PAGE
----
(Re)discovering Conquest-era maps of Mexico

An exhibition at the Blanton Museum suggests a more complex view of the Conquest of Mexico, and asks crucial questions about how we represent place, community and ourselves


One afternoon when I was a student at the University of Texas, my art history professor took the class to see some maps at the Nettie Lee Benson Latin American Library. We went to a back room and gathered around a long table covered with large pieces of parchment and stretched deerskin — materials from the Benson’s Mapas de las Relaciones Geográficas, a collection of maps created by indigenous artists around 1580. Each map was its own world of carefully painted plants, bodies of water, European and indigenous buildings, colorful glyphs, and delicate Spanish script. I was astounded by the maps’ beauty and variety, and it was exciting to see something in person that rarely left the Benson’s vault — until now.

The Blanton Museum of Art’s exhibition “Mapping Memory: Space and History in 16th Century Mexico,” opening June 29, features more than half of the 43 maps from the Benson’s Relaciones Geográficas.

This summer marks the 500-year anniversary of the Spanish arrival to what is now Mexico. And while the name given to this historical period – the Conquest – implies a complete destruction and erasure of indigenous life, the documents in “Mapping Memory” suggest a more complex view of the Conquest and ask crucial questions about how we represent place, community, and ourselves in times of drastic change.

In 1577, Spain’s King Felipe II ordered the Viceroyalties of New Spain and Peru (areas now Central and South America) to provide him with information about the demographics, political jurisdictions, languages, physical terrain, and native vegetation in their cities and towns. The resulting Relaciones Geográficas were created between 1579 and 1585, largely by indigenous artists. The maps chronicle 16th-century architecture, the spread of European religion, and the colonial economy. But they also provide clear evidence of indigenous agency, resistance, and durability both in their visual aesthetics and subject matter.

Exhibition curator Rosario I. Granados describes the Conquest as a multi-layered process in which different identities clashed and commingled. For example, in a map made in Amoltepec, Oaxaca in 1580, three central emblems — one Spanish, the others from the indigenous Nahuatl and Mixtec cultures — illustrate the complex hierarchies and histories that appear across the images. Likewise the maps demonstrate how indigenous and European conceptions of time and space overlap and diverge. In a map of Peñoles, Oaxaca from 1579, a sun signals the east, while two compass roses mark the north and south (the Spaniards’ preferred measure of direction).

In another, (Iztapalapa, México, 1580), Aztec-style footprints pass between an indigenous building and Spanish churches, each oriented on separate axes. Each maps’ mixture of techniques and symbols is indicative of great change and conflict. By contrast, the exhibition’s handful of European maps from the period demonstrate that cartography and spatial representation were not standardized in the Old World, either.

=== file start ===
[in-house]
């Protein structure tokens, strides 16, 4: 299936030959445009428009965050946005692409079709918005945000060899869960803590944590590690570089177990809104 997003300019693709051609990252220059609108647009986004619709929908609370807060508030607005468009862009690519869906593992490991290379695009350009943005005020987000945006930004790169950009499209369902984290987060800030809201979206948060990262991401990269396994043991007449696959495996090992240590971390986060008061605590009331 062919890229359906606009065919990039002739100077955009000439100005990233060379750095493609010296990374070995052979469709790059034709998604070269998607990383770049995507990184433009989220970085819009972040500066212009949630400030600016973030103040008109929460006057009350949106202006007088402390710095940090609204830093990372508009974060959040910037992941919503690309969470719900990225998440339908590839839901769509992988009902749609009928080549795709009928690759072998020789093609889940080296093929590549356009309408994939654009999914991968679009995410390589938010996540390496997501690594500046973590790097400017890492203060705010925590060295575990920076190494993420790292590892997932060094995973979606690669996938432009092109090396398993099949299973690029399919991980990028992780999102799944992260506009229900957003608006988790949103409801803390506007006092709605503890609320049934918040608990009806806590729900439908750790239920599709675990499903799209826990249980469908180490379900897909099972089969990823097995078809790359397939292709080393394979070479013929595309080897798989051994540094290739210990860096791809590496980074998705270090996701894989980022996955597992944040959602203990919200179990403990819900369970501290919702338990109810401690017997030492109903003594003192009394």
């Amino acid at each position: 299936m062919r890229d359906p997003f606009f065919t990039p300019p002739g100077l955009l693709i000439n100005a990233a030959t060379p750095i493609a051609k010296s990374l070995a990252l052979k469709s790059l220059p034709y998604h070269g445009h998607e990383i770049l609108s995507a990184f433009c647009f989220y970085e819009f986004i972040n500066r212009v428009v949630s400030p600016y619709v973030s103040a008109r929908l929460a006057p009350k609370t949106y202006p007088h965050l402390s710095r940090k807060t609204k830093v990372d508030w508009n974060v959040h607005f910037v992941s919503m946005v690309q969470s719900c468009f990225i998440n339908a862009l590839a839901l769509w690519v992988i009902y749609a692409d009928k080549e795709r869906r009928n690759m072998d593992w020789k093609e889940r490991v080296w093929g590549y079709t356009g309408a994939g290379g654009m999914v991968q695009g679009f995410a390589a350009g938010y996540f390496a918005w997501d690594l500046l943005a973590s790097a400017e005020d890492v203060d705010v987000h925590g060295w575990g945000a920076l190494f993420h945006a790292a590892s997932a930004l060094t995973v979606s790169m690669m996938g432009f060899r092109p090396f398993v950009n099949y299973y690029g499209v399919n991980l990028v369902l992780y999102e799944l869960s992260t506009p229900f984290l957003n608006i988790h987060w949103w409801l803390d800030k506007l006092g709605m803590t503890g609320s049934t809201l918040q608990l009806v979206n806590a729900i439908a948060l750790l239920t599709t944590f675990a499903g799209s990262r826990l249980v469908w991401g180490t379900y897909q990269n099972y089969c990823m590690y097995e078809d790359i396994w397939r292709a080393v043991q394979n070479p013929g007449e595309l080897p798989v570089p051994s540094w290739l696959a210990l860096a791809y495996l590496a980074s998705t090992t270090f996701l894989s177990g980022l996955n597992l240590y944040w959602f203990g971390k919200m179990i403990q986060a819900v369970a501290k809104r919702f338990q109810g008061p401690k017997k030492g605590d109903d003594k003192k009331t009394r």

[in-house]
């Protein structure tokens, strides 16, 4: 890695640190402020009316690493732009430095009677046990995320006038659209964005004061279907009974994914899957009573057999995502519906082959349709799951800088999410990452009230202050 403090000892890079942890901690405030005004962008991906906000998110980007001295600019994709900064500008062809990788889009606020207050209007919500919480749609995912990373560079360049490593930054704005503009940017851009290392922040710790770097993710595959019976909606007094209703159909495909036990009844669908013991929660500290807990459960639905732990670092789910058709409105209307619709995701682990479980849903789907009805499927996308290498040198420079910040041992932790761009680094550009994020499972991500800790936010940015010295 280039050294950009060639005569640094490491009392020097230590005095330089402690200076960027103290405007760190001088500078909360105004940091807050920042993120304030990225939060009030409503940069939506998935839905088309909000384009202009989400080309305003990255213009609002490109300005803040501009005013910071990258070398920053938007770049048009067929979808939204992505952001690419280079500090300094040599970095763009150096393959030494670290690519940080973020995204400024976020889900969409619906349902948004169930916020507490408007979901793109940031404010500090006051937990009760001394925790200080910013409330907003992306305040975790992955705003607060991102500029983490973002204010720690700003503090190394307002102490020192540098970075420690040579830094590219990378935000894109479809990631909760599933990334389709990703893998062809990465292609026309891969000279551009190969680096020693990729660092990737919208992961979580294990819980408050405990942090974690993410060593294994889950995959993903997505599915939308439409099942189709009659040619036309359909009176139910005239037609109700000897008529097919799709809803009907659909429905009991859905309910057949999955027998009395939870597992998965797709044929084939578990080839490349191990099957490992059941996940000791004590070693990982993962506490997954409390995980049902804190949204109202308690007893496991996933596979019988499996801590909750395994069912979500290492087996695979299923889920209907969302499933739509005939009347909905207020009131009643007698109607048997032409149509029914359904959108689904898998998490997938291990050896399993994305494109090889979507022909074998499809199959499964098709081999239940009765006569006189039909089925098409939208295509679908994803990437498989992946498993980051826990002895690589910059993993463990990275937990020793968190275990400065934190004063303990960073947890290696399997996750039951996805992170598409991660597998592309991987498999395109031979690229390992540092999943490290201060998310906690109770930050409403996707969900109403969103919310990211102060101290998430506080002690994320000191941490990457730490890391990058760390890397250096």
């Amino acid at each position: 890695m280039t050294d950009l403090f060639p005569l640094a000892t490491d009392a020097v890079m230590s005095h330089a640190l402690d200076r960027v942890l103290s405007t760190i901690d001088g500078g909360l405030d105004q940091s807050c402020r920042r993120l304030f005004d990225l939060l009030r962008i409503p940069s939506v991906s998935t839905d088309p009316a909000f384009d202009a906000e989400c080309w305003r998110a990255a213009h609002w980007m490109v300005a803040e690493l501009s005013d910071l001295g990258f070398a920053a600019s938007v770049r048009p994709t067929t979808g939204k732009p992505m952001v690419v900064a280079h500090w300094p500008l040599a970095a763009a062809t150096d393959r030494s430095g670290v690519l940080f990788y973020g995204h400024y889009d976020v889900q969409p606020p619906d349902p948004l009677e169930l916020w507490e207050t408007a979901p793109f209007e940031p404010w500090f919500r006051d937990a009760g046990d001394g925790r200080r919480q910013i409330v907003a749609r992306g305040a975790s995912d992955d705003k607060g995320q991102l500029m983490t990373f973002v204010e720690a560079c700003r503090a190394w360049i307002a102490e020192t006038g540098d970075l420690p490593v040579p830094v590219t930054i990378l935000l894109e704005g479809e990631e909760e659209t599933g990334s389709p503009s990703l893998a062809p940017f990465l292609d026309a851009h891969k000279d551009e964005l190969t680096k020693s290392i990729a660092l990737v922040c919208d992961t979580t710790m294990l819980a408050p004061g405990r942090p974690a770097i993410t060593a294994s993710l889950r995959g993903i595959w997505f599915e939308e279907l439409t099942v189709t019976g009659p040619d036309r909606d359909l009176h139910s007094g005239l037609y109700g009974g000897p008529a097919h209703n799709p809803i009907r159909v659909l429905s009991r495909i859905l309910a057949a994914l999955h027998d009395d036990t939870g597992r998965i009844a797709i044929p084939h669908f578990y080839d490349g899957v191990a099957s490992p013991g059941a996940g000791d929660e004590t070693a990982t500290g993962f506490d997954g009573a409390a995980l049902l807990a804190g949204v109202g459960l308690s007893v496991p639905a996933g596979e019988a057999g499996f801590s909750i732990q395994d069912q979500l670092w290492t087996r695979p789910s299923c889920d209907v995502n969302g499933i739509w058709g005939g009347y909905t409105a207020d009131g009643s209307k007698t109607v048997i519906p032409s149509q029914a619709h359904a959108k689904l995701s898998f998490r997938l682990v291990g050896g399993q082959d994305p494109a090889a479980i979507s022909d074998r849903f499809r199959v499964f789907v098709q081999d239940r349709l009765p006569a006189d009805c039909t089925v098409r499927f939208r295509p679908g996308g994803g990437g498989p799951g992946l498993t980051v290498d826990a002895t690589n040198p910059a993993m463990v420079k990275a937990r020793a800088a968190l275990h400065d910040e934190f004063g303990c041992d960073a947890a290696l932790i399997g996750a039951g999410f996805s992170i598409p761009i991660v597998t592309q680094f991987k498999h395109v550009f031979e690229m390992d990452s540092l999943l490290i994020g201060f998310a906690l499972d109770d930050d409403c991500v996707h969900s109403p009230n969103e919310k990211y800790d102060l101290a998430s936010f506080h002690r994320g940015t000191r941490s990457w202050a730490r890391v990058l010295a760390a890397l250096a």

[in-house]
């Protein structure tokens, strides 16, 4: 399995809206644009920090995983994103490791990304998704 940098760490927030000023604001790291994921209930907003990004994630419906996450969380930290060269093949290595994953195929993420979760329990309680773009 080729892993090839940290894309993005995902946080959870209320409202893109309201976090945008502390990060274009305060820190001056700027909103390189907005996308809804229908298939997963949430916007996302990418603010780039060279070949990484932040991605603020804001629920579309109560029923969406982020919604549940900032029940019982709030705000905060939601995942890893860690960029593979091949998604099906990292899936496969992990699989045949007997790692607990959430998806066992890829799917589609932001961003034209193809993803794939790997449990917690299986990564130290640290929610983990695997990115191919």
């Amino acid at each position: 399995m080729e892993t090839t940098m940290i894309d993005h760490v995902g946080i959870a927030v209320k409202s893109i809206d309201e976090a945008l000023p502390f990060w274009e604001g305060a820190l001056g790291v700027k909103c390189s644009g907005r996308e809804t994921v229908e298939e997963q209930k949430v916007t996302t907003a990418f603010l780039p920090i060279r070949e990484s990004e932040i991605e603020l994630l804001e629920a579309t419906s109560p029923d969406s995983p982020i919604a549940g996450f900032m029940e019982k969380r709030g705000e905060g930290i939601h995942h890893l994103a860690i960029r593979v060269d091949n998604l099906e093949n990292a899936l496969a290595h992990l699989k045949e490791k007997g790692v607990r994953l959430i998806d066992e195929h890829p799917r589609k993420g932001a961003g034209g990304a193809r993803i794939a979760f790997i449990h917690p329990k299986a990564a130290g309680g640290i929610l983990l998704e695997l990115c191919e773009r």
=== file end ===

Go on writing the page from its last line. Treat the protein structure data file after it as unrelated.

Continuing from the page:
Martín Cano (attributed), Ixtapalapa, Mexico, 1580. Aztec-style footprints pass between an indigenous building (left) and Spanish churches, each oriented on separate axes. Benson Latin American Collection, University of Texas at Austin

The Relaciones Geográficas have rarely left the Benson, and never in such large numbers. And presented as they are in a museum art exhibition, “Mapping Memory proposes that we not only see them as maps, but that we see them as works of art too. Indeed, the original Spanish king’s decree requested pinturas, or paintings.

As images, the maps, rendered in watercolor and ink, are arresting. In one of Acapistla, México from 1580, taffy pink buildings float over rich fields of color crisscrossed by flowing white pathways. Bold black outlines from a map of Cuzcatlán, Tlaxcala (1580) contrast with the airy brushstrokes of a map from Meztitlán, México (1579). Examining each piece’s individual aesthetic and technique makes for an enveloping viewing experience. And most of the maps are displayed horizontally, activating us to stand over and walk around them.

Unknown Artist, Acapistla, Mexico, 1580. Tempera on paper. Benson Latin American Collection, University of Texas at Austin

Our current time is an especially important one to (re)discover these maps. Though they represent a history that seems long past, it’s a moment that’s still very much part of our world. In March, Mexican president Andrés Manuel López Obrador called for Spain’s King Felipe VI to apologize for the massive human rights abuses committed during the Conquest. His request was rejected.

Closer to home, five immigrant children who have died in U.S. custody since December 2018 have come from indigenous communities in Guatemala. Today’s U.S.-Mexico border wall dispute shows that we remain obsessed with delineating territories as a way to define who we are.

The ones who create the narrative and the ones who control it aren’t always the same people. “Mapping Memory” maps out a way for us to tell a different story.

“Mapping Memory: Space and History in 16th-century Mexico” continues through Aug. 25 at the Blanton Museum of Art.

Lauren Moya Ford
Lauren Moya Fordhttps://www.laurenmoyaford.com/
Lauren Moya Ford is a Texan artist and writer based in Austin.

Related articles